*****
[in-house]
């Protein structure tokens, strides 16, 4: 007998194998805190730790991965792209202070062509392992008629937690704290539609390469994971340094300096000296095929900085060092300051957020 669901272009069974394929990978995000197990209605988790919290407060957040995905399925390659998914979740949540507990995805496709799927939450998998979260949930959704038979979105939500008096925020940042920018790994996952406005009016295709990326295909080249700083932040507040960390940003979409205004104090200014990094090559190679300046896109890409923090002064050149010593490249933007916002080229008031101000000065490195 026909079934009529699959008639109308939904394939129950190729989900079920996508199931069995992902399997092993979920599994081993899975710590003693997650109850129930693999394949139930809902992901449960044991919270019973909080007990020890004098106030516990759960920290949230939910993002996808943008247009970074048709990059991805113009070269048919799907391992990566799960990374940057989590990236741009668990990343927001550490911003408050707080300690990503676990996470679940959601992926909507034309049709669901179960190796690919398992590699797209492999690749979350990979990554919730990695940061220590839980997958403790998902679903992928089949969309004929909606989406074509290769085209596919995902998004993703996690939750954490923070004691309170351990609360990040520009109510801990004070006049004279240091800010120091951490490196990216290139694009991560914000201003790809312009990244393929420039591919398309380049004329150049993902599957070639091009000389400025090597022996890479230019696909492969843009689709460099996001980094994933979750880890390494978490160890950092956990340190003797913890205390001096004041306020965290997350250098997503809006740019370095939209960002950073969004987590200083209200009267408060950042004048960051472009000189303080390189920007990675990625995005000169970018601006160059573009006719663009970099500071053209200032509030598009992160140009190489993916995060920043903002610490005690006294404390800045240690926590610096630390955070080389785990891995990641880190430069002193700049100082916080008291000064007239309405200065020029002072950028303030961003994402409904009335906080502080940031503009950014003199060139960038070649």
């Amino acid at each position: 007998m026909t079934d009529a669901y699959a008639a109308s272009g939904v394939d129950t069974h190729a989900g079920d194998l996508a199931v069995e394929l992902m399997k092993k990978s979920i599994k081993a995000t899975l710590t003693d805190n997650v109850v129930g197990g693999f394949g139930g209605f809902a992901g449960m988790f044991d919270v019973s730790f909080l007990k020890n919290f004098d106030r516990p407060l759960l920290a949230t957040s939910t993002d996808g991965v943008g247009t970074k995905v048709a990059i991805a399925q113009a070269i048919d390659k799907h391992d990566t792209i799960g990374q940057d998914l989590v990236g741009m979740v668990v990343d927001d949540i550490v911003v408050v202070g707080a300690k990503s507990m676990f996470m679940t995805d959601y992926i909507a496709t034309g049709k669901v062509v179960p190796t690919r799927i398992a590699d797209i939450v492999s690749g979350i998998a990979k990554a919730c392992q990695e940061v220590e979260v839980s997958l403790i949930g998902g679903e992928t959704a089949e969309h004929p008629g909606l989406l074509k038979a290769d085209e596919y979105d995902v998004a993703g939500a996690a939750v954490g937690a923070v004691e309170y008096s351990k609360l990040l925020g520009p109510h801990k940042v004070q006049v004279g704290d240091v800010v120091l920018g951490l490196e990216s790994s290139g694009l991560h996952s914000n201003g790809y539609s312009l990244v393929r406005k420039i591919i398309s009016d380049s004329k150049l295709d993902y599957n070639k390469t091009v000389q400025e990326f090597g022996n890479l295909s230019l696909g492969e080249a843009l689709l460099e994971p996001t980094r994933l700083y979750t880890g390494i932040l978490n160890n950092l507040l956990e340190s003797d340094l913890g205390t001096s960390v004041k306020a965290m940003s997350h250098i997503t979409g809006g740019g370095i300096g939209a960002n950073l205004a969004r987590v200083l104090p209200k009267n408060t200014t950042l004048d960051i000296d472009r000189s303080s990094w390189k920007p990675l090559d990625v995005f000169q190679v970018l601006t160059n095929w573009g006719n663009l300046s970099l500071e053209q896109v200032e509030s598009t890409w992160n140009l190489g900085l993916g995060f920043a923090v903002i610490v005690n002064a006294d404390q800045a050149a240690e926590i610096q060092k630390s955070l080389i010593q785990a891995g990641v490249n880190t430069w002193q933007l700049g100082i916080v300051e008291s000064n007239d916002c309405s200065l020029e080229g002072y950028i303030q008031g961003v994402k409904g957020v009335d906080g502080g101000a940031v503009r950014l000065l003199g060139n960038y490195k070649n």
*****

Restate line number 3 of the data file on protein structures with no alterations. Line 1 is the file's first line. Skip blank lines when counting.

């Amino acid at each position: 007998m026909t079934d009529a669901y699959a008639a109308s272009g939904v394939d129950t069974h190729a989900g079920d194998l996508a199931v069995e394929l992902m399997k092993k990978s979920i599994k081993a995000t899975l710590t003693d805190n997650v109850v129930g197990g693999f394949g139930g209605f809902a992901g449960m988790f044991d919270v019973s730790f909080l007990k020890n919290f004098d106030r516990p407060l759960l920290a949230t957040s939910t993002d996808g991965v943008g247009t970074k995905v048709a990059i991805a399925q113009a070269i048919d390659k799907h391992d990566t792209i799960g990374q940057d998914l989590v990236g741009m979740v668990v990343d927001d949540i550490v911003v408050v202070g707080a300690k990503s507990m676990f996470m679940t995805d959601y992926i909507a496709t034309g049709k669901v062509v179960p190796t690919r799927i398992a590699d797209i939450v492999s690749g979350i998998a990979k990554a919730c392992q990695e940061v220590e979260v839980s997958l403790i949930g998902g679903e992928t959704a089949e969309h004929p008629g909606l989406l074509k038979a290769d085209e596919y979105d995902v998004a993703g939500a996690a939750v954490g937690a923070v004691e309170y008096s351990k609360l990040l925020g520009p109510h801990k940042v004070q006049v004279g704290d240091v800010v120091l920018g951490l490196e990216s790994s290139g694009l991560h996952s914000n201003g790809y539609s312009l990244v393929r406005k420039i591919i398309s009016d380049s004329k150049l295709d993902y599957n070639k390469t091009v000389q400025e990326f090597g022996n890479l295909s230019l696909g492969e080249a843009l689709l460099e994971p996001t980094r994933l700083y979750t880890g390494i932040l978490n160890n950092l507040l956990e340190s003797d340094l913890g205390t001096s960390v004041k306020a965290m940003s997350h250098i997503t979409g809006g740019g370095i300096g939209a960002n950073l205004a969004r987590v200083l104090p209200k009267n408060t200014t950042l004048d960051i000296d472009r000189s303080s990094w390189k920007p990675l090559d990625v995005f000169q190679v970018l601006t160059n095929w573009g006719n663009l300046s970099l500071e053209q896109v200032e509030s598009t890409w992160n140009l190489g900085l993916g995060f920043a923090v903002i610490v005690n002064a006294d404390q800045a050149a240690e926590i610096q060092k630390s955070l080389i010593q785990a891995g990641v490249n880190t430069w002193q933007l700049g100082i916080v300051e008291s000064n007239d916002c309405s200065l020029e080229g002072y950028i303030q008031g961003v994402k409904g957020v009335d906080g502080g101000a940031v503009r950014l000065l003199g060139n960038y490195k070649n």